Tuesday, April 23, 2013

A Short Play Entitled, "How You Gonna Fail Me?"


Annie:  A senior, in my 10th grade English class for the 2nd year.
Ms. T:  Guidance Counselor (or as we just call them now, "Professional Counselor")
Dr. C:  Vice Principal
Miz N:  English teacher supreme

Act I scene i:  Scene opens with teacher sitting at her desk creating rigorous and relevant lesson plans that support the 10th grade SOLs (Standards of Learning). 

Annie:  Miz N, I need to talk to you about making up my work.

Miz N:  Annie, you have not earned higher than a 50 any quarter so far.  You have barely been in class all year.  Repeated opportunities to make up missed work have been ignored.  I have tried to work with you.  It is time for you to accept that you will not be passing this class.

Annie:  But your class is the only one that I'm not passing and because of you I'm not going to graduate!

Miz N:  That is really too bad that you did not do the work to ensure on time graduation.  To pass you would not be fair to everyone else who has come to class and done their work.

Annie:  But I'm not like everyone else!  I gots kidney stones and depression!

Miz N:  I have tried to work with you and you have made no effort. 

<student walks out of classroom and slams the door>

Scene ii:  Counselor's office

Miz N:  As I have told you, Annie will not be able to pass my class due to her ongoing absences and unwillingness to meet my generous deadlines to make up her work.  She claims my class is the only problem.  Is this true?

Ms. T:  No, she is failing almost all of her classes, plus she has not passed her 11th grade SOL.  She is well aware of her graduation status.  I will talk to her again.

Scene iii:  Administrator's Office

Miz N:  I would like to talk to you about Annie.  I have tried to work with her, but it looks like she is going to fail English 10 a second time.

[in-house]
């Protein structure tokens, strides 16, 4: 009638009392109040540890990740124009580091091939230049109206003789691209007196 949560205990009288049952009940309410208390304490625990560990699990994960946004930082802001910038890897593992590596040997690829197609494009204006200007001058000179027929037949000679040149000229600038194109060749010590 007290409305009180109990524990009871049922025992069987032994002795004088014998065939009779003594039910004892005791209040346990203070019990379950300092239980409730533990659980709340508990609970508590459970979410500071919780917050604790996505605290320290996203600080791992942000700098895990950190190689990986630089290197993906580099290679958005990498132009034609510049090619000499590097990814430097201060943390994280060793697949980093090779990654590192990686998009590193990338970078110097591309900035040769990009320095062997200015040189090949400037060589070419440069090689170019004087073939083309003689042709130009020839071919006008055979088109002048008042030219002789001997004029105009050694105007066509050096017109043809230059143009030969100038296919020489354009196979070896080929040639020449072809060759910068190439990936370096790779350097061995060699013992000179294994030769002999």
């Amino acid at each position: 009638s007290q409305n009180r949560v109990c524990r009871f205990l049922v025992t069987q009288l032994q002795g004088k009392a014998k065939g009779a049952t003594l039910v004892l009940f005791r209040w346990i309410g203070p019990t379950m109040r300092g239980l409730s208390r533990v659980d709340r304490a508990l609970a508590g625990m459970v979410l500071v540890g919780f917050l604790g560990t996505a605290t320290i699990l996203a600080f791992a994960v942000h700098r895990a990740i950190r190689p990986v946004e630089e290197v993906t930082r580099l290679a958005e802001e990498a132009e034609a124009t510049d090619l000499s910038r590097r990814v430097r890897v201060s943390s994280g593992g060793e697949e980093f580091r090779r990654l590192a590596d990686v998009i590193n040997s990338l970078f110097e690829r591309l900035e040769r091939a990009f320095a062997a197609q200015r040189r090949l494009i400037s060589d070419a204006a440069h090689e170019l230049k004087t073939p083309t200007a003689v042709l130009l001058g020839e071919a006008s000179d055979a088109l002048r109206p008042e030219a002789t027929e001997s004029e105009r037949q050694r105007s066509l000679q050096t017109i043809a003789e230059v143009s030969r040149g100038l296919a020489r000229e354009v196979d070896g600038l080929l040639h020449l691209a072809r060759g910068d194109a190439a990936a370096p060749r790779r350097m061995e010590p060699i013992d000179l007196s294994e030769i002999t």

Dr. T:  Oh, I am well aware.  She has missed 65 days of school this year.  She has seat time* to make up and came to ask me for a waiver.  I told her that since she has not made up a single hour of seat time, and continues to miss school, I'm not really inclined to be sympathetic. 

Act II:  Miz N's class, later that day.  Bell Rings.

Miz N:  Ok, projects are due, so let's get those out.

Annie <who doesn't have her project>:  I ain't stayin' here....<walks out, slams door>

Miz N: <calling security on phone>  Hello, Annie Lazy just walked out of my class.

Students:  What's her problem?

Miz N:  She's mad because she hasn't been here all year and her choices are catching up with her. 

<a few minutes later, Ms. T returns Annie to class>

Miz N:  She does not get to return to my class today after walking out and slamming the door.  She needs to go to In School Detention.  <Annie is now disrupting the class, talking to other students about how mean Miz N is for failing her for no reason.>  Annie, can you please stop disrupting the students who have chosen to stay in class and do their work today?

Annie:  How you gonna fail me?  Why you tell them I'm failing?  That ain't none of their business?

Miz N:  Annie, it is no big secret, you haven't been here all year and they know it. You need to leave with Ms. T and go to ISD.

Annie:  I heard you, you ain't gotta tell me 50 Damn Times!

aaaaaaaaaaaaaaaaaaaaaaaaand scene.

*Seat Time is a completely ridiculous option where a student can still possibly graduate even if they have missed more than the allowed absences (assuming they are passing their classes).  Students literally stay after school or come on Saturdays to "sit" and write essays, thus making up their absences.  The playwrite thinks that is bullshit.

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